It took the branding of sea lions at the East End Mooring Basin to raise attention, but Port of Astoria’s Tuesday special meeting drew a fairly large audience of more than 20 people, not including the five commissioners, three staff members and one attorney.

The audience Tuesday was split mostly among Port staff and commissioners, tenants and sea lion advocates, who have been protesting recent branding at the East End Mooring Basin by the Oregon Department of Fish and Wildlife.

The talk of the Steller sea lions, who have noticeably increased in number along the lower Columbia River, dominated the meeting, with a discussion of what the problem really is, the responsibility and the potential solutions.

“Sea Shepherd would entertain funding the construction of a wooden haulout for the sea lions,” said Scott West, who heads up criminal investigations for Sea Shepherd Conservation Society, about accomodating sea lions and limiting damage to Port assets. He added that there are lots of people, on land and on cruise ships, who want to see the sea lions, and that Astoria is the closest place north of California to see them up close.

The ODFW has branded roughly 1,400 California sea lions since its program started in 1997 and marked about 38 more March 25 at the East End Mooring Basin, according to branding opponents observing the basin.

Port CEO?Hank Bynaker said that he’s never had to worry about sea lions in his career, but if there can be a solution that takes care of the Port’s liability issues and doesn't hurt sea lions, it’s a win-win.

The Port recently shut down the basin’s causeway over safety and liability concerns.

Herb Florer, director of the Port’s Seaport Division, said families and their children were going too close to the sea lions, and the Port can’t afford to station security staff there all the time.

He also presented a staff report showing damage to finger piers, water spigots and other parts of the mooring basin, and sea lions occupying certain piers and making them slippery with their excrement. A Port skiff and an ODFW?research vessel have so far been swamped by the weight of sea lions, said the report.

Florer said the Port has tried other approved hazing methods such as spraying, but the sea lions get used to it. He added that the Port has looked at such methods as low-voltage electrodes on the dock as a possible deterrent. Under an exception to the Marine Mammal Protection Act, government employees are allowed to harass sea lions to prevent damage to public property, so long as it doesn’t lead to death or serious injury of the animals.

“The Port has liabilities, and that's why the Port has blocked that causeway,” said Commissioner Bill Hunsinger, adding that protesters should be addressing the ODFW, which is doing the branding on Port property.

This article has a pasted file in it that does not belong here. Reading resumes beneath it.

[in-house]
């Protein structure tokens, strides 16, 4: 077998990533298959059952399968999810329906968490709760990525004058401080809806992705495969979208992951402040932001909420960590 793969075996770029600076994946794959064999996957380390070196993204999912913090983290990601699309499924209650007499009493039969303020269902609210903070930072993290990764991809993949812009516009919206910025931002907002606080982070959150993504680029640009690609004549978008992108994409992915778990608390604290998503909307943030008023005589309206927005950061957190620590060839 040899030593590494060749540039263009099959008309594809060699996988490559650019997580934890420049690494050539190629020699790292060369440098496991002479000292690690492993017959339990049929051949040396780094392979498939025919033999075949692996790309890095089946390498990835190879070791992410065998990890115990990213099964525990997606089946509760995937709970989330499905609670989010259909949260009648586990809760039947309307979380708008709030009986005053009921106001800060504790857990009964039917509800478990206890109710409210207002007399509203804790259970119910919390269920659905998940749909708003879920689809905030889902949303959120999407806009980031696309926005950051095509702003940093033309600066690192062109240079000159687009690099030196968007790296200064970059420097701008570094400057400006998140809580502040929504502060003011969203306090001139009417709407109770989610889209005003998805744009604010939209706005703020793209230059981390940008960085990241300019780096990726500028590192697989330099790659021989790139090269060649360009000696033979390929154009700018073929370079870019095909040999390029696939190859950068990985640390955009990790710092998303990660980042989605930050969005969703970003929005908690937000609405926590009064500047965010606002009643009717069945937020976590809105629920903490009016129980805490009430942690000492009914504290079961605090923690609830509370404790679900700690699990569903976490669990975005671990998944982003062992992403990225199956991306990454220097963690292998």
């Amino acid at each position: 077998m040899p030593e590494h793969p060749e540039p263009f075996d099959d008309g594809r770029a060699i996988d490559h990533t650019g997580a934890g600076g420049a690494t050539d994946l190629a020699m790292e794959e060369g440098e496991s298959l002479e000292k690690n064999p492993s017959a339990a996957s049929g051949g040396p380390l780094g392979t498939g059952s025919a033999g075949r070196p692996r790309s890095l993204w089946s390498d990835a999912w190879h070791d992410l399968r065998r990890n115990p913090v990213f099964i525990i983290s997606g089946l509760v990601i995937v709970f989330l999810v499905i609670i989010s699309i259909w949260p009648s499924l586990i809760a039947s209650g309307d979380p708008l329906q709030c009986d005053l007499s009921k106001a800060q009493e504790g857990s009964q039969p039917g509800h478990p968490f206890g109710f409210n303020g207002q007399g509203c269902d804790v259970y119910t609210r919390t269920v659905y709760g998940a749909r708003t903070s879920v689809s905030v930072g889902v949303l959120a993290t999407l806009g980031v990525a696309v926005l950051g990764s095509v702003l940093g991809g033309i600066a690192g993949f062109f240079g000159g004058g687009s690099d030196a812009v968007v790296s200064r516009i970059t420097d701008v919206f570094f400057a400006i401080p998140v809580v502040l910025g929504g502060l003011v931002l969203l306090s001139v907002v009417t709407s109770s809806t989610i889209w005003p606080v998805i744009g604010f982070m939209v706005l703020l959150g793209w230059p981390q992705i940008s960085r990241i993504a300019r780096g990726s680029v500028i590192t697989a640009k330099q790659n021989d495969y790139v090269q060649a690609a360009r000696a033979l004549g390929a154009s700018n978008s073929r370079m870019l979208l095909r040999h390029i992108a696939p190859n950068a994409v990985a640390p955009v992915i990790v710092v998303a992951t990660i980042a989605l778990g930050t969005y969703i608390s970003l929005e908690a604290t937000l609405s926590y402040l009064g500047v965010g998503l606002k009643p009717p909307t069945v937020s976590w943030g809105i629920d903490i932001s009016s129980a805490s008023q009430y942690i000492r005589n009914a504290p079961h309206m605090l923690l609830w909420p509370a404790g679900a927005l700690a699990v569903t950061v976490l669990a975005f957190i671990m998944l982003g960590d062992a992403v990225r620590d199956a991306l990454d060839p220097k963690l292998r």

He said some of the Port’s main issues with the sea lions are damage they cause to finger piers at the mooring basin and the moorage fees the Port is losing from vessels leaving to get away from the animals.

“Either we’re going to have a sea lion marina, or we’re going to take care of the people who live here 365 days a year,” said Hunsinger.

Ninette Jones, a member of the Sea Lion Defense Brigade who engaged in a lengthy back-and-forth with Hunsinger during public comment, said that living on one of the largest rivers in North America, there’s got to be a way for humans to live in harmony with the wildlife. She added that San Francisco has been able to make a tidy sum in tourism revenue from sea lion viewing.

Commissioner Larry Pfund said that there’s a tradition of fishing in the region, which the Port has an interest in protecting.

The Port should look into building a dock for transient moorage outside the eastern entrance to the East End Mooring Basin, said Commissioner Floyd Holcom, adding that the harassment of ODFW employees at the basin needs to stop.

The U.S. Army Corps of Engineers in its 2012 field report said that sea lions took 0.9 percent of the salmon run between Jan. 1 and June 15, 2012 at the Bonneville Dam. It also reported a 600 percent increase in sea lion – almost entirely Steller – catches of white sturgeon at Bonneville.

In other news:

• Mike Weston, director of business development and operations, presented a potential lease with the Columbia River Bar Pilots at 1270 Flightline Drive, the former Twiss Air Service hangar. The pilots, under Stopwater LLC, would pay $900 a month for about 5,025 square feet of office and hangar space, the rent discounted in exchange for the group’s investment into the building.

• During a report on a proposal to Lektro, Weston said he has so far made three failed offers to the electric vehicle company to lease more land at the Astoria Regional Airport in Warrenton. One was to lease the Twiss hangar, one to lease another and a third for land near the Port’s T-hangars. There is no current proposal on the table, he said.

• Weston reported that a recently discovered overage on the Port’s Pier 2 east renovation project is about $369,000 because of unexpected repairs needed. The Port has a $1 million grant from the Oregon Department of Transportation’s Connect IV grant program, along with its required and previously budgeted $250,000 match. Bergerson Construction is working on the project.


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